Earlier this month, Eldar Shafir, co-author of Scarcity: The New Science of Having Less and How it Defines Our Lives, joined Children’s Law Center at NPR’s headquarters. Together he, Children’s Law Center Executive Director Judith Sandalow and Shankar Vedantam, host of NPR’s Hidden Brain, discussed how scarcity—of time, money and resources—impacts our most vulnerable children.
In her Huffington Post blog, the first part in a two-part series, Children’s Law Center Executive Director Judith Sandalow reflects on the conversation.
You can teach a child to swim, but she will still drown in a stormy sea.
What if the child is a 29-year-old mother? Instead of learning to swim, she learns how to budget. And, instead of being thrown into a stormy sea, she receives just $428 a month in TANF benefits on which to support herself and her two children.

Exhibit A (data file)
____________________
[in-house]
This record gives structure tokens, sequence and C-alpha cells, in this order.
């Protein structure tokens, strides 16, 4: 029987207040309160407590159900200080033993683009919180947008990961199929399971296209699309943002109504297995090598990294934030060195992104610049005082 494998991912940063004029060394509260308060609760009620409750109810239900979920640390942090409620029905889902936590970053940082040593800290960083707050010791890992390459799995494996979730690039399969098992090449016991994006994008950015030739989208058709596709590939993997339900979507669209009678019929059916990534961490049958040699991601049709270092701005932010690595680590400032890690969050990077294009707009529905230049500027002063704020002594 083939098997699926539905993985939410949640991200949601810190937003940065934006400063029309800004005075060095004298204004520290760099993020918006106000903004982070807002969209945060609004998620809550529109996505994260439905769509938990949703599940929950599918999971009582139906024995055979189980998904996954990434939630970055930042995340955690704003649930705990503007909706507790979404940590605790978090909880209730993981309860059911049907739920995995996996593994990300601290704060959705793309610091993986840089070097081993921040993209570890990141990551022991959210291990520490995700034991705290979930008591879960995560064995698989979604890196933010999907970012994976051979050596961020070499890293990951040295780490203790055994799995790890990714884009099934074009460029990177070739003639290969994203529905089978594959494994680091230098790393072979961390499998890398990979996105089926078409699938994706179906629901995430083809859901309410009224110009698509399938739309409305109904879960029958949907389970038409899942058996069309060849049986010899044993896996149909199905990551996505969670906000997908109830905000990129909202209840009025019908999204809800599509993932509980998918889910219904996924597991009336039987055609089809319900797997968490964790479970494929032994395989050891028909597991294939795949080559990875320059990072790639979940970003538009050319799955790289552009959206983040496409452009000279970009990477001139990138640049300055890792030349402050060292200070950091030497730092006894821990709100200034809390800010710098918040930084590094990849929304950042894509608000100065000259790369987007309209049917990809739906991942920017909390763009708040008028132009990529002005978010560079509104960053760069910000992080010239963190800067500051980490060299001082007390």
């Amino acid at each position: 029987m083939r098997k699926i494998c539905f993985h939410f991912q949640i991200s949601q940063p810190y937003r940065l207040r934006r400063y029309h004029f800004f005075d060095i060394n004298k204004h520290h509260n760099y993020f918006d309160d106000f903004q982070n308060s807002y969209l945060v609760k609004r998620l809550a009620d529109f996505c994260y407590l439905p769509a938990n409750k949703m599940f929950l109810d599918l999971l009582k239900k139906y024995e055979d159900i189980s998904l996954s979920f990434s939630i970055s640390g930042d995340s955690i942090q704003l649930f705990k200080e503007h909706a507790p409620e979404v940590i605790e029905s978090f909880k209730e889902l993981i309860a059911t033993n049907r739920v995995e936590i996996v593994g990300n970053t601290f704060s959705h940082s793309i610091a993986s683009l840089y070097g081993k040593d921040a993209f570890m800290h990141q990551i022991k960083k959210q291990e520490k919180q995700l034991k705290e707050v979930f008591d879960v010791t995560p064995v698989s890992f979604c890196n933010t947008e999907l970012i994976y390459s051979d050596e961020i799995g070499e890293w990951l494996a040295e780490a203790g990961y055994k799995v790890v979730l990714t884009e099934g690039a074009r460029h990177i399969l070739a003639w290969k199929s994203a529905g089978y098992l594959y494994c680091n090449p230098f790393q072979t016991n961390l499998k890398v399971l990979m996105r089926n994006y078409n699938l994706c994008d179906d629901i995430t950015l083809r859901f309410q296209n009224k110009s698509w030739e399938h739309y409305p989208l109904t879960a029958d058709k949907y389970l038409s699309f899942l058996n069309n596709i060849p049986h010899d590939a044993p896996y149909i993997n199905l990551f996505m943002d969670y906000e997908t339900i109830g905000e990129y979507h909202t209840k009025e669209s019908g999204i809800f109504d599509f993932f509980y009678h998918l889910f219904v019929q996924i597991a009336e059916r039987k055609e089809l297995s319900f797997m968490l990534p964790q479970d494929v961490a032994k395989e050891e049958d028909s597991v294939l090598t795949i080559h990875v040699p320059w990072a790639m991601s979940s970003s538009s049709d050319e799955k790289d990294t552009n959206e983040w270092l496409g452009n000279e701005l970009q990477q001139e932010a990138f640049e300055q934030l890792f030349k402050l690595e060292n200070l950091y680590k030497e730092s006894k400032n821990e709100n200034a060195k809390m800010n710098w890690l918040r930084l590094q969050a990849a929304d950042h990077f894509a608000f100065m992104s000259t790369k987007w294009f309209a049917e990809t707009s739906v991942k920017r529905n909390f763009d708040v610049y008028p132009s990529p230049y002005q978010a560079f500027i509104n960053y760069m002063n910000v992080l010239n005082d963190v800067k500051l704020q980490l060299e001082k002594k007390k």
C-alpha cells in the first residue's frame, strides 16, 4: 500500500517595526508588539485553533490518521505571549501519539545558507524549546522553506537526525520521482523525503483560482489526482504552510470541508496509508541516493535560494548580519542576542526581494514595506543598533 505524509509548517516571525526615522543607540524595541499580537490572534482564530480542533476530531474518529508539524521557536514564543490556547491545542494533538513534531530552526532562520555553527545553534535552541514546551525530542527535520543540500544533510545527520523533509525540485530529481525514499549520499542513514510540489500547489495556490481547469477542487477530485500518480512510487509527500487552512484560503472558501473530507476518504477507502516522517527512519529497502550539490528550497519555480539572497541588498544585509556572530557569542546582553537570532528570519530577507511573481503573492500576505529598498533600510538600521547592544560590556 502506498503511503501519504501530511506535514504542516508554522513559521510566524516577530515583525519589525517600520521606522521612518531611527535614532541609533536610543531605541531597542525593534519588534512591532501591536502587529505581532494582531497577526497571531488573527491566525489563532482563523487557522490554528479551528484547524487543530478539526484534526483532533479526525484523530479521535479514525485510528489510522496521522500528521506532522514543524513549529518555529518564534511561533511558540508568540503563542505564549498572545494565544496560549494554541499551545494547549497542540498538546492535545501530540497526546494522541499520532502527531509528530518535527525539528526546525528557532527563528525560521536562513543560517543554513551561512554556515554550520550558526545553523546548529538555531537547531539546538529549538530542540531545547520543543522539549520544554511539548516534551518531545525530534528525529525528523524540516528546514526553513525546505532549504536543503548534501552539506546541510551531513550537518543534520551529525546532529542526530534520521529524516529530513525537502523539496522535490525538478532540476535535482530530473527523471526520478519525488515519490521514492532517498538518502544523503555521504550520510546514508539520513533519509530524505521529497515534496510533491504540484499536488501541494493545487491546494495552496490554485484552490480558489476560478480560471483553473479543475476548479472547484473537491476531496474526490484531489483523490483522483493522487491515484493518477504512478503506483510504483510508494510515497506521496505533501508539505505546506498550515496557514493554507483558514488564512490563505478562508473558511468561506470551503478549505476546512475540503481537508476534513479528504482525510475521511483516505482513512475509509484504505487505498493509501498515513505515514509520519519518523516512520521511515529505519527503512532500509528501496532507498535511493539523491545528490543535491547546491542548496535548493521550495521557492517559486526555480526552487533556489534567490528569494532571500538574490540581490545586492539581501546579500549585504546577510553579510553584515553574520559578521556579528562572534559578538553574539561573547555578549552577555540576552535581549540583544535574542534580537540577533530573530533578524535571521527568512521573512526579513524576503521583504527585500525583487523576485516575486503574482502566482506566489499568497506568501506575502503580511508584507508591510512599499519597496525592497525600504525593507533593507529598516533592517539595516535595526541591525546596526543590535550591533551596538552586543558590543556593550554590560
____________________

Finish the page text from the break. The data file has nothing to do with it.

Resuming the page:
Eldar Shafir, co-author of Scarcity: The New Science of Having Less and How it Defines Our Lives, argues the mother will “drown” financially for the same reason as the child. Our behavior, he argues, is overwhelmingly controlled by our situation, even when that situation isn’t as intense as a stormy sea or extreme poverty.
If the goal of child welfare is to keep children safe, Shafir’s research suggests anger management classes might do more harm than good. Instead, helping parents change their situation is the smarter solution. Increasing parents’ financial support, for example, or creating community centers with easy access to social services and providing a chance for neighbors to support one another.
I know it works because I see it every day. Communities succeed when children succeed. Children succeed when their parents succeed. But in a storm, even the most ferocious swimmer can’t make it to shore without a lifeboat.
Follow the link below to read the full blog.